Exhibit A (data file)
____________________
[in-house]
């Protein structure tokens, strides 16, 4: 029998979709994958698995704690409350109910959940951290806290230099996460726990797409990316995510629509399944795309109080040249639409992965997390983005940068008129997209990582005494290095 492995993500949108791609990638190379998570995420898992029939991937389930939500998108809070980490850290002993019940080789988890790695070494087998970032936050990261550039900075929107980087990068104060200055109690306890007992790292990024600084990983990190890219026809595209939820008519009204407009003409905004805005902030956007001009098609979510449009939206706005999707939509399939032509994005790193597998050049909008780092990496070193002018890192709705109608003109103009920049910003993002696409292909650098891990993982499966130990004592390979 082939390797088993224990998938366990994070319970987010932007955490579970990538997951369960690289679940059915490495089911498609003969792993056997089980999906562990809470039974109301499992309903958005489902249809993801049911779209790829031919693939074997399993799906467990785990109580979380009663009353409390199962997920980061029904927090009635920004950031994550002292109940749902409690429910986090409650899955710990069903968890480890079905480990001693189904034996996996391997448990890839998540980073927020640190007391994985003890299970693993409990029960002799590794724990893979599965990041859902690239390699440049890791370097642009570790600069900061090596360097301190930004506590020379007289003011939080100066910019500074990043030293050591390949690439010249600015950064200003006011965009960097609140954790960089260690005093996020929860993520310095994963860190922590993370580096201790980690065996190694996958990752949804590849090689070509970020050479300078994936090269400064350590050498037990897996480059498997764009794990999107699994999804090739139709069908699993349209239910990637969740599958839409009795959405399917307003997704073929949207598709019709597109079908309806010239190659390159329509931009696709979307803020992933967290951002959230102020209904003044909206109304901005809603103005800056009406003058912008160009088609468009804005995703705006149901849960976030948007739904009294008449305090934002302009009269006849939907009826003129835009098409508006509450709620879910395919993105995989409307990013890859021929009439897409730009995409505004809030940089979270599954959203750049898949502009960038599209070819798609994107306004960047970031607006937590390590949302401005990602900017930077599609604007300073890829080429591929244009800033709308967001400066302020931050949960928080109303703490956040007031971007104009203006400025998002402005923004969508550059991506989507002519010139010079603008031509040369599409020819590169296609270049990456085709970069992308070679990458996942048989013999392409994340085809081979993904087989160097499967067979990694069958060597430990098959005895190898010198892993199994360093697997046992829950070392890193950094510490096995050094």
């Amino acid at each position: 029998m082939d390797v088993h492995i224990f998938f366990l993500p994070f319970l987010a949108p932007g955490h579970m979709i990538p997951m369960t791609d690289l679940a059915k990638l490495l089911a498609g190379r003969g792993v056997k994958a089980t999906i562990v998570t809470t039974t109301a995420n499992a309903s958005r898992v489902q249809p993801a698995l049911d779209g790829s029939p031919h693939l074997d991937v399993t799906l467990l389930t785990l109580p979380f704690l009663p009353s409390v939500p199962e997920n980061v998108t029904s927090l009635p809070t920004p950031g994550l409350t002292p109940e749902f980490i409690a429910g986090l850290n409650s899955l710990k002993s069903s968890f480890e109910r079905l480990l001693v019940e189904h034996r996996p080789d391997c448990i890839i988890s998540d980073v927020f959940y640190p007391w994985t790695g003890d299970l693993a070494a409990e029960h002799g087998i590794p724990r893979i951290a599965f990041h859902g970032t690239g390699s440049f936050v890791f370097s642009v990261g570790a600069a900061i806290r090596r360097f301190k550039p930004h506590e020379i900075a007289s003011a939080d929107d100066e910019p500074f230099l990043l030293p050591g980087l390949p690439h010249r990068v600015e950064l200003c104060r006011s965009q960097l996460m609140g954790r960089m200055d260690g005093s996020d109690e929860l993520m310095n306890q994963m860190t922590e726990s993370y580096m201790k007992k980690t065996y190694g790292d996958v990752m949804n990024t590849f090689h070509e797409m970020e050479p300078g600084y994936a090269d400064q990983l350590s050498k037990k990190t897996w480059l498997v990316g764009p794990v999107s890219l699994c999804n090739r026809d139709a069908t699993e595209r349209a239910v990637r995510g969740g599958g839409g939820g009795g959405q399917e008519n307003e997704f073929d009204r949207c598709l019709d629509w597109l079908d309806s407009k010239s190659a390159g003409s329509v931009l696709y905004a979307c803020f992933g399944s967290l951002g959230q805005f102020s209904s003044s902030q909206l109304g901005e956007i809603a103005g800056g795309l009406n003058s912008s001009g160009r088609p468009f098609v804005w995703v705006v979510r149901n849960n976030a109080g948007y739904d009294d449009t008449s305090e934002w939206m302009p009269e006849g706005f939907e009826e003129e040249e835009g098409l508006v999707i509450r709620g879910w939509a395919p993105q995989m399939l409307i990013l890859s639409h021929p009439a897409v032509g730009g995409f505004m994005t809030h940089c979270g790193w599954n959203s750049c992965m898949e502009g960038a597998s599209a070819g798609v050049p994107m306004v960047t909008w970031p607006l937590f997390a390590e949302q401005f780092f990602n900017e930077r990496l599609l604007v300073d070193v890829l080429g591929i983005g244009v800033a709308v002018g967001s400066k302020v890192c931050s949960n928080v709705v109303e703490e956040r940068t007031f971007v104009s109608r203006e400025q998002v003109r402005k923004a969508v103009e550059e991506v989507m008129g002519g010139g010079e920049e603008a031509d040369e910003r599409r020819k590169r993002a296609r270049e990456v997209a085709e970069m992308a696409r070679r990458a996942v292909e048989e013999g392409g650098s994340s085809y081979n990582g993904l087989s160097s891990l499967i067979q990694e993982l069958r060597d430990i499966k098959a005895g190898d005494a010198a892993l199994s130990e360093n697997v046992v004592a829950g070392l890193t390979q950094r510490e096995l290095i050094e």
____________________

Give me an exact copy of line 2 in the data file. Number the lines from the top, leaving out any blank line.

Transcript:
């Protein structure tokens, strides 16, 4: 029998979709994958698995704690409350109910959940951290806290230099996460726990797409990316995510629509399944795309109080040249639409992965997390983005940068008129997209990582005494290095 492995993500949108791609990638190379998570995420898992029939991937389930939500998108809070980490850290002993019940080789988890790695070494087998970032936050990261550039900075929107980087990068104060200055109690306890007992790292990024600084990983990190890219026809595209939820008519009204407009003409905004805005902030956007001009098609979510449009939206706005999707939509399939032509994005790193597998050049909008780092990496070193002018890192709705109608003109103009920049910003993002696409292909650098891990993982499966130990004592390979 082939390797088993224990998938366990994070319970987010932007955490579970990538997951369960690289679940059915490495089911498609003969792993056997089980999906562990809470039974109301499992309903958005489902249809993801049911779209790829031919693939074997399993799906467990785990109580979380009663009353409390199962997920980061029904927090009635920004950031994550002292109940749902409690429910986090409650899955710990069903968890480890079905480990001693189904034996996996391997448990890839998540980073927020640190007391994985003890299970693993409990029960002799590794724990893979599965990041859902690239390699440049890791370097642009570790600069900061090596360097301190930004506590020379007289003011939080100066910019500074990043030293050591390949690439010249600015950064200003006011965009960097609140954790960089260690005093996020929860993520310095994963860190922590993370580096201790980690065996190694996958990752949804590849090689070509970020050479300078994936090269400064350590050498037990897996480059498997764009794990999107699994999804090739139709069908699993349209239910990637969740599958839409009795959405399917307003997704073929949207598709019709597109079908309806010239190659390159329509931009696709979307803020992933967290951002959230102020209904003044909206109304901005809603103005800056009406003058912008160009088609468009804005995703705006149901849960976030948007739904009294008449305090934002302009009269006849939907009826003129835009098409508006509450709620879910395919993105995989409307990013890859021929009439897409730009995409505004809030940089979270599954959203750049898949502009960038599209070819798609994107306004960047970031607006937590390590949302401005990602900017930077599609604007300073890829080429591929244009800033709308967001400066302020931050949960928080109303703490956040007031971007104009203006400025998002402005923004969508550059991506989507002519010139010079603008031509040369599409020819590169296609270049990456085709970069992308070679990458996942048989013999392409994340085809081979993904087989160097499967067979990694069958060597430990098959005895190898010198892993199994360093697997046992829950070392890193950094510490096995050094």